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Morphological Analysis

Updated on November 30, 2012
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An important branch of linguistics is morphology, which is a component of mental grammar that deals with word formation patterns and studying morphemes. Morphemes are the smallest linguistic unit of a language that has meaning and cannot be further divided. Morphemes are important in our linguistics studies because it’s significant to understand that words can have their own internal structures, and it’s possible to identify and distinguish information about the morphological structure of words, even if they’re not our native language.

I am going to consider the branch of linguistics known as morphology because it deals with the structure of words, and how they are formed.. By examining and referring to Language Files, I will be able to identify exactly what morphemes are and extract information from the structure and formation of words.

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I am now going to look at additional data to provide more information in regards to morphemes. By examining morphological evidence of the words below, I will be able to provide insight to the structure of words, and perhaps challenge some commonly held beliefs about verbs, and nouns.

Words

swell

melody

unthinkable


In grade school, we were taught that nouns were people, places and things, and verbs were action-words. However, in linguistics, we examined words that didn’t fit these profiles of nouns and verbs, and found that there is a more accurate way to find if words fit in these two word classes.

Firstly I will examine “swell” and determine if it is a verb. Looking at the data in sentences (1) through (5), we can see if it fits in the verb word class.

(1) The finger swells.

(2) Her throat swelled up.

(3) Her head is swelling up.

(4) *The toe has swellen.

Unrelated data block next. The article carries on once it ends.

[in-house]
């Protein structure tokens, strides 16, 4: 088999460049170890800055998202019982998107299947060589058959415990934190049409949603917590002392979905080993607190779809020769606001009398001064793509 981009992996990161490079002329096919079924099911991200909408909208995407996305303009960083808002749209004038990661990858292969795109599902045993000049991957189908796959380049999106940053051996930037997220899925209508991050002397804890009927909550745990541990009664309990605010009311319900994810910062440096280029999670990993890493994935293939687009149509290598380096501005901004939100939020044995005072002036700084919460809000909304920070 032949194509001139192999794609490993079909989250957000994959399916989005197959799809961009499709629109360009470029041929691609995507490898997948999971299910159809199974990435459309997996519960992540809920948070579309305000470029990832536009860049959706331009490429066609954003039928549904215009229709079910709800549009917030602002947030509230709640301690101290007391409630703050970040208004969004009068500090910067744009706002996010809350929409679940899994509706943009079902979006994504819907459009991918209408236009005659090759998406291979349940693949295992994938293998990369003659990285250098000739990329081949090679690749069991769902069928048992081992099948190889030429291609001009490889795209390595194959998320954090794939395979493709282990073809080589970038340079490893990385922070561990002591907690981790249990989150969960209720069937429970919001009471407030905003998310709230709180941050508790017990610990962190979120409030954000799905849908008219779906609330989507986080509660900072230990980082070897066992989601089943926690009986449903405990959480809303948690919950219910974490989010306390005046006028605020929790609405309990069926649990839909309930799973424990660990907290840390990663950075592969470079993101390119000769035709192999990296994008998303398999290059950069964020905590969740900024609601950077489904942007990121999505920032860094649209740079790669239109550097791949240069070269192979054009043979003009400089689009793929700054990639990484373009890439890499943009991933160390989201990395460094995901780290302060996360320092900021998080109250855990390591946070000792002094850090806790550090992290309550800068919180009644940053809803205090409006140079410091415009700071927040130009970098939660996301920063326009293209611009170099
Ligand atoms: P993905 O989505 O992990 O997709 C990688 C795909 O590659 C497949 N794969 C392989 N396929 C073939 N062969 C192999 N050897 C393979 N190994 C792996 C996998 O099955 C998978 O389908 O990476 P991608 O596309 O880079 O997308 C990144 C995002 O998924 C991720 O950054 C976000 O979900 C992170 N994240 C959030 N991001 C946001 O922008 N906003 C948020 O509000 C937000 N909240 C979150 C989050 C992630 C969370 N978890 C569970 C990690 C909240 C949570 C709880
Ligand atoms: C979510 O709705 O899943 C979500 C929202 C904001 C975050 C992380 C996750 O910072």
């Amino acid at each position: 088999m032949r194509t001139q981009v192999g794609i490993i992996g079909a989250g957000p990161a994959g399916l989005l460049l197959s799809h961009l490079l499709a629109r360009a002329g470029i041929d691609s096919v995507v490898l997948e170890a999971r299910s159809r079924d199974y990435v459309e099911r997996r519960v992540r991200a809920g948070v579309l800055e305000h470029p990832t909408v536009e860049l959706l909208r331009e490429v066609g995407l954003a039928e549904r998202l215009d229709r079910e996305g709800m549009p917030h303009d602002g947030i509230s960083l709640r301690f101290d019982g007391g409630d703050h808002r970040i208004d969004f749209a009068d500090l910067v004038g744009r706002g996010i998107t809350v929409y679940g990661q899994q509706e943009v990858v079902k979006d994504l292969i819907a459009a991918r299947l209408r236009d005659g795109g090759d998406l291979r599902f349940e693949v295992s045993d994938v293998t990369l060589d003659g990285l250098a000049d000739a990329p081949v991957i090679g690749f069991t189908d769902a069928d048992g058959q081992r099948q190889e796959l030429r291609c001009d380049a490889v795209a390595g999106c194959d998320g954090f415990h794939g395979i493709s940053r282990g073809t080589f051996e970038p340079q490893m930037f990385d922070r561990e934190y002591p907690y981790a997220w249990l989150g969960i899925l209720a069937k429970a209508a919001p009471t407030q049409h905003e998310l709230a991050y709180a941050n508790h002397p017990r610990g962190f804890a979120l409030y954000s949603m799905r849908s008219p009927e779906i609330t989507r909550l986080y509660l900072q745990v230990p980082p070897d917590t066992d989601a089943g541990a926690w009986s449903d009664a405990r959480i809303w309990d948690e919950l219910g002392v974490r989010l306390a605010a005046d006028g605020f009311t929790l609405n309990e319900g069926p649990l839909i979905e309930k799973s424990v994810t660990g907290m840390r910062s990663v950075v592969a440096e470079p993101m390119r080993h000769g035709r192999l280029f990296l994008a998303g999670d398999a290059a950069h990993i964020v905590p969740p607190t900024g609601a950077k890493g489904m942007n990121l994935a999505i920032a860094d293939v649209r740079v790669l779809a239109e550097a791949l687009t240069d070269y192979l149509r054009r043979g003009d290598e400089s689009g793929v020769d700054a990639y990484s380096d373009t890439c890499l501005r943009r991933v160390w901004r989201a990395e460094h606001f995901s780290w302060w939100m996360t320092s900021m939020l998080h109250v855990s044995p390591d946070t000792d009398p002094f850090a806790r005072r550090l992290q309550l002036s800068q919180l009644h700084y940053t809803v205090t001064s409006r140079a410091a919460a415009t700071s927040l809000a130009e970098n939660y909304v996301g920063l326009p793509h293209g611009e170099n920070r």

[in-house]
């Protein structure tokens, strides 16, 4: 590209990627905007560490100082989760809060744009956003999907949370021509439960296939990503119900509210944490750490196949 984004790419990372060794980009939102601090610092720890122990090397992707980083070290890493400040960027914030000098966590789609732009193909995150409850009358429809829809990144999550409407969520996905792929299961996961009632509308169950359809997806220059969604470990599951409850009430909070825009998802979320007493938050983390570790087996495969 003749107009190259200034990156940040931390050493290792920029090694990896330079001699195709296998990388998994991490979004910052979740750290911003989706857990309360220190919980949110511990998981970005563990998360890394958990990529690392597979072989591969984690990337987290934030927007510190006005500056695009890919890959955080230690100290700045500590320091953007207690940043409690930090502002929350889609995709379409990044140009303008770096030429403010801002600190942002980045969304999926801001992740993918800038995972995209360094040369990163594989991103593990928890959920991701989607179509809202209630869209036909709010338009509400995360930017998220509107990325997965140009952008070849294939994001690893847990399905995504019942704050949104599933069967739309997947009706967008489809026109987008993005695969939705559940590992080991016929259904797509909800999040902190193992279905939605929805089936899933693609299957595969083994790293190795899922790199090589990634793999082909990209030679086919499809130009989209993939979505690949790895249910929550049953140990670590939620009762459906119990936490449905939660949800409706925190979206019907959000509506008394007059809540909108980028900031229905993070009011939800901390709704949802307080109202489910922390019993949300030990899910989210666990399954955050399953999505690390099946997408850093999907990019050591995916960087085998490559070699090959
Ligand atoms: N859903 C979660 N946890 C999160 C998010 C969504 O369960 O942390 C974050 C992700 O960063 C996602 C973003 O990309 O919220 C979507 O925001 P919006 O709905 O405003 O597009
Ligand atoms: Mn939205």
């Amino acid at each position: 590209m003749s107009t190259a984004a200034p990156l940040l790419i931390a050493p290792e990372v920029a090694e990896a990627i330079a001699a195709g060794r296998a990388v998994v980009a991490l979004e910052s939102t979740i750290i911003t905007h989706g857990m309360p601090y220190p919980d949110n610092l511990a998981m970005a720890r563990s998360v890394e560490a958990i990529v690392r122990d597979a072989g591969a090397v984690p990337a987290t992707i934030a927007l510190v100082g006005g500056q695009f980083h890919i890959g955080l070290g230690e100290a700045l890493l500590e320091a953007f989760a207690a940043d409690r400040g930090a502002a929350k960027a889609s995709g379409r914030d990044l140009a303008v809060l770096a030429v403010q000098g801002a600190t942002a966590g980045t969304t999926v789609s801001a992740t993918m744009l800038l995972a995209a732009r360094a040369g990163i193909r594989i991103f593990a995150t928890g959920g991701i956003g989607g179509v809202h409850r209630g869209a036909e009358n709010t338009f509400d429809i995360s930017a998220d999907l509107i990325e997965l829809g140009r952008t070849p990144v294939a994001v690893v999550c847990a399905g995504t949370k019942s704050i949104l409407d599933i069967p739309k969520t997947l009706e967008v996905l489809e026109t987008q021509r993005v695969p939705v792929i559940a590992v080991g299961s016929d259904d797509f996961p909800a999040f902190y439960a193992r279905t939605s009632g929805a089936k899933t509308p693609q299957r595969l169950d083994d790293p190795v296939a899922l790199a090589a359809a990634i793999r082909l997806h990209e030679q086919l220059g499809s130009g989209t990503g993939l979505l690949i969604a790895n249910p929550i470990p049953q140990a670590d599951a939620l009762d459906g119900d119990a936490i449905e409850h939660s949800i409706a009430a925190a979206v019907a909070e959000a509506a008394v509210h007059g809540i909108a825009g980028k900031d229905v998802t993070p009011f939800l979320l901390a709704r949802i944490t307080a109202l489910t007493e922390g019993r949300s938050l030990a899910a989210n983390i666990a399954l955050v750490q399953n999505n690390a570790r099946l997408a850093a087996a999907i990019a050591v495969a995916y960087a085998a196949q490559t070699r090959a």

(5) The toe has swelled.


Since the word “swell” has taken the inflectional affix –s, the past tense affix –ed, the progressive aspect affix –ing, and the past-participle affix –ed, we can conclude that “swell” is a verb, even if it didn’t take the past-participle ending –en. However, it is possible to make swell take the past-participle ending –en, like in sentence (6).

(6) The toe has swollen.


With or without this, it was easy to conclude that “swell” is a verb.

Now, we are going to determine if “swell” is also a noun by looking at the sentences (7) through (9).

(7) The swells in the ocean are extra big today.

(8) The swell’s height wasn’t more than a foot.

(9) The swells’ average height is about eight feet.


Noticing that the word swell can take the plural –s, and possessive –‘s and –s’, it can be concluded that swell can act as a noun.

Next, I will examine the word “melody” and test to see if it is a verb, noun, both or neither. In the sentences (10) through (14) I will see if “melody” can take the inflectional affixes.

(10) *She melodys/melodies a song.

(11) *He melodied that song yesterday.

(12) *She is melodying in the hallway.

(13) *She has melodyen/melodien that piano song.

(14) *She has melodied the harmonica.


Judging from the sentences above, the word “melody” does not fit into the word class of verbs. In sentence (10), “melody” cannot take the 3rd person singular present –s ending. Nor can it take the past tense ending –ed, progressive aspect ending –ing, nor either of the past participles, both –en and –ed.

Even though “melody” is not a verb, it may be a noun. By examining the sentences (15) through (17), we will be able to determine if “melody” can fit into the noun class.

(15) The melodies sound beautiful in that song.

(16) The melody’s sounds lifts the hearts of the people who hear it.